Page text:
Just as Wheelie offers this jaw-breaking confection in Rebecca Stead’s Newbery winner When You Reach Me, so I’m offering a few bits too. (Mine are far less cavity-inducing though.)

“For me, as a kid, a book was a very private world,” she said. “I didn’t like talking about books with other people very much because it almost felt like I didn’t want other people to be in that world with me.”

From The Book Club With Just One Member

I believe–and this is not an original idea from me–that really strong writing yields more every time you read it.

From Rebecca Stead Asks the Big Questions

Optimism doesn’t come easily to me, but it’s a quality I strive for.

From Meet Rebecca Stead

I like the here and now. Imperfect as the world is, I do think we’re at least kind of groping in the right direction.

From Five Questions for Rebecca Stead

“Kids are not quite as independent at that age anymore,” she says. “From age nine, my friends and I were on the streets, walking home, going to each other’s houses, going to the store. I really wanted to write about that: the independence that’s a little bit scary but also a really positive thing in a lot of ways. And I’m not sure that most kids have that today.”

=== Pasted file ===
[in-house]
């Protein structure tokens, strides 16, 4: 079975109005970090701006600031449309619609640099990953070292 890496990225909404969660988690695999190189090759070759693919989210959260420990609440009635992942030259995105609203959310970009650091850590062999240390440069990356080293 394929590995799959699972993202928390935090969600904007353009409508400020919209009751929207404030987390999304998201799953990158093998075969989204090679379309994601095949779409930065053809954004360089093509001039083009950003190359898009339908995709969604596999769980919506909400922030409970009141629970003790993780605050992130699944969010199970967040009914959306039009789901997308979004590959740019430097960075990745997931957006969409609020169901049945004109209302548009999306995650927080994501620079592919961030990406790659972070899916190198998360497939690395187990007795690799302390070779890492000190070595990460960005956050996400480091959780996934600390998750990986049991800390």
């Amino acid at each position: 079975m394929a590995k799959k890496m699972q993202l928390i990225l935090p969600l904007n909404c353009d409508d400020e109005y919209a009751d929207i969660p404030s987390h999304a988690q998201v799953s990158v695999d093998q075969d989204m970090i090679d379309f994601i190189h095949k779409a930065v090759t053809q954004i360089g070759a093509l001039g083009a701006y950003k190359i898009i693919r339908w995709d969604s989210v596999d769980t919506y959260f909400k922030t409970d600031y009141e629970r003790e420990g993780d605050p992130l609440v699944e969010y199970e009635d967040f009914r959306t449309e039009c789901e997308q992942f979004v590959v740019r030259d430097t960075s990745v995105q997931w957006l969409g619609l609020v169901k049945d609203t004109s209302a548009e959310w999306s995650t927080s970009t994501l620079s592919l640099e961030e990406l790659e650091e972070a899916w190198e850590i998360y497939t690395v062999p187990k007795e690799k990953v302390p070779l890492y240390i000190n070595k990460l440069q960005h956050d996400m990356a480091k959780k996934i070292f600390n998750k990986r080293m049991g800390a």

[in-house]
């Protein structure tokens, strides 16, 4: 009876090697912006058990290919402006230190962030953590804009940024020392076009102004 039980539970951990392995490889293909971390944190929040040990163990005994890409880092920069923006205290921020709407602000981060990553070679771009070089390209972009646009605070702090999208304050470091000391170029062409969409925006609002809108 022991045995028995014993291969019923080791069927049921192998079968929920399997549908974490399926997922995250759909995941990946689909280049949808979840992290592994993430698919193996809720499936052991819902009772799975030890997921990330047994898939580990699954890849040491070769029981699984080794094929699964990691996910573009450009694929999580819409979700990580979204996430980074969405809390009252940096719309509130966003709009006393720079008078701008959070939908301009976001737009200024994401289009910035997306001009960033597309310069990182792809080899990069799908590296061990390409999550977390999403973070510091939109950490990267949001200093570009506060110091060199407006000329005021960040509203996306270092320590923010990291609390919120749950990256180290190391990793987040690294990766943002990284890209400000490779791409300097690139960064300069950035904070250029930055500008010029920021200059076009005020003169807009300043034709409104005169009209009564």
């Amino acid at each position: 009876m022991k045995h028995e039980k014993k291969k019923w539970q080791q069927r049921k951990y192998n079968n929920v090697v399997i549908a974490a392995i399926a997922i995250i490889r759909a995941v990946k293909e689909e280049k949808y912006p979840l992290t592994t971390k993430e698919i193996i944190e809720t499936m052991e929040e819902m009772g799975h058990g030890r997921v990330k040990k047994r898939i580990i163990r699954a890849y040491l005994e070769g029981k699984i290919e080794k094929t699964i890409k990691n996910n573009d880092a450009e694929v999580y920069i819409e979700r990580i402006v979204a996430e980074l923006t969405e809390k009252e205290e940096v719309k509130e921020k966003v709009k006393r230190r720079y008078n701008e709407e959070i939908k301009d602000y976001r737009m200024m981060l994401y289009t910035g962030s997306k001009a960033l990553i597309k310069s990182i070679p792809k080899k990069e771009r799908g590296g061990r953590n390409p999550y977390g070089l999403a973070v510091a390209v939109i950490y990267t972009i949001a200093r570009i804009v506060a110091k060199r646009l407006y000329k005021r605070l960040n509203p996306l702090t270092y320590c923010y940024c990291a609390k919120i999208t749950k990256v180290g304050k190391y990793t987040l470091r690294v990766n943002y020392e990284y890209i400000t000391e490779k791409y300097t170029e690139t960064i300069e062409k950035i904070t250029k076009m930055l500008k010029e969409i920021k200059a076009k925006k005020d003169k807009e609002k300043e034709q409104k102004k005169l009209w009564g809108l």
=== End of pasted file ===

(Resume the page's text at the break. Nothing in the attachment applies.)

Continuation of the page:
From Time Out for Kids New York



Filed under Newbery

7 responses to “Bit-O-Stead

  1. Lovely! Thanks for compiling these.


  2. Children and us folks interested in working with those children are so lucky to have Stead now “out there” officially and in the public eye helping us look realistically at the world in which our children really exist.


  3. Thank you, thank you, thank you! I re-read WHEN YOU REACH ME on Sunday before the awards were given. The re-read was amazing. It definitely “yielded more” on the second read. If you haven’t seen this interview at Kids Random, you’ll love it. I learned how to pronounce her name…Stead is short e…like Sted. Also she shares about how she came to write the story…the story behind the story! Can’t wait to check out all of your connections.


  4. Thanks for a fun post! I especially liked the last quote. Now that is a good reason for setting a book in the past, instead of the present.


  5. Pingback: Fusenews: The Case of the Unwitting Albino « A Fuse #8 Production

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